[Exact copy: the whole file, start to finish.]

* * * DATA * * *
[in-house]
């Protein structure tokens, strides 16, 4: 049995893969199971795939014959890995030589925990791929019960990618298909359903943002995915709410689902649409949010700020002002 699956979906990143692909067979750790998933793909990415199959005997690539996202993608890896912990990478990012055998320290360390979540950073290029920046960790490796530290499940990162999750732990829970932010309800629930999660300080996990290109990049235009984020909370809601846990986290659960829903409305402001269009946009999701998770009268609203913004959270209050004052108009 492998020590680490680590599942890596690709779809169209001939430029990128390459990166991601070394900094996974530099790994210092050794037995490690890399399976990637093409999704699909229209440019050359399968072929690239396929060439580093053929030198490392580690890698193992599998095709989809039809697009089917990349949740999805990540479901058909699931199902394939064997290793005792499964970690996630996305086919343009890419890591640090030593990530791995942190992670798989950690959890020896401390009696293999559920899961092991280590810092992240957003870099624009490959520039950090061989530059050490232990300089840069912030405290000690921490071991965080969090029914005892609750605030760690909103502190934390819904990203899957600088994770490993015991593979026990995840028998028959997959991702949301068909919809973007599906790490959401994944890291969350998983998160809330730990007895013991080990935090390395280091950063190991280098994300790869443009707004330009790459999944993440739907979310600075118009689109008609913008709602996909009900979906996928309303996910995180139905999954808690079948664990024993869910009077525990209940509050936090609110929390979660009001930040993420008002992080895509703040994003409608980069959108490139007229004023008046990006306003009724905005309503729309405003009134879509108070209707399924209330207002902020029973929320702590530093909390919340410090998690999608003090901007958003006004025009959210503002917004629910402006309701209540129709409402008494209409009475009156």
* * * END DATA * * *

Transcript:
[in-house]
């Protein structure tokens, strides 16, 4: 049995893969199971795939014959890995030589925990791929019960990618298909359903943002995915709410689902649409949010700020002002 699956979906990143692909067979750790998933793909990415199959005997690539996202993608890896912990990478990012055998320290360390979540950073290029920046960790490796530290499940990162999750732990829970932010309800629930999660300080996990290109990049235009984020909370809601846990986290659960829903409305402001269009946009999701998770009268609203913004959270209050004052108009 492998020590680490680590599942890596690709779809169209001939430029990128390459990166991601070394900094996974530099790994210092050794037995490690890399399976990637093409999704699909229209440019050359399968072929690239396929060439580093053929030198490392580690890698193992599998095709989809039809697009089917990349949740999805990540479901058909699931199902394939064997290793005792499964970690996630996305086919343009890419890591640090030593990530791995942190992670798989950690959890020896401390009696293999559920899961092991280590810092992240957003870099624009490959520039950090061989530059050490232990300089840069912030405290000690921490071991965080969090029914005892609750605030760690909103502190934390819904990203899957600088994770490993015991593979026990995840028998028959997959991702949301068909919809973007599906790490959401994944890291969350998983998160809330730990007895013991080990935090390395280091950063190991280098994300790869443009707004330009790459999944993440739907979310600075118009689109008609913008709602996909009900979906996928309303996910995180139905999954808690079948664990024993869910009077525990209940509050936090609110929390979660009001930040993420008002992080895509703040994003409608980069959108490139007229004023008046990006306003009724905005309503729309405003009134879509108070209707399924209330207002902020029973929320702590530093909390919340410090998690999608003090901007958003006004025009959210503002917004629910402006309701209540129709409402008494209409009475009156």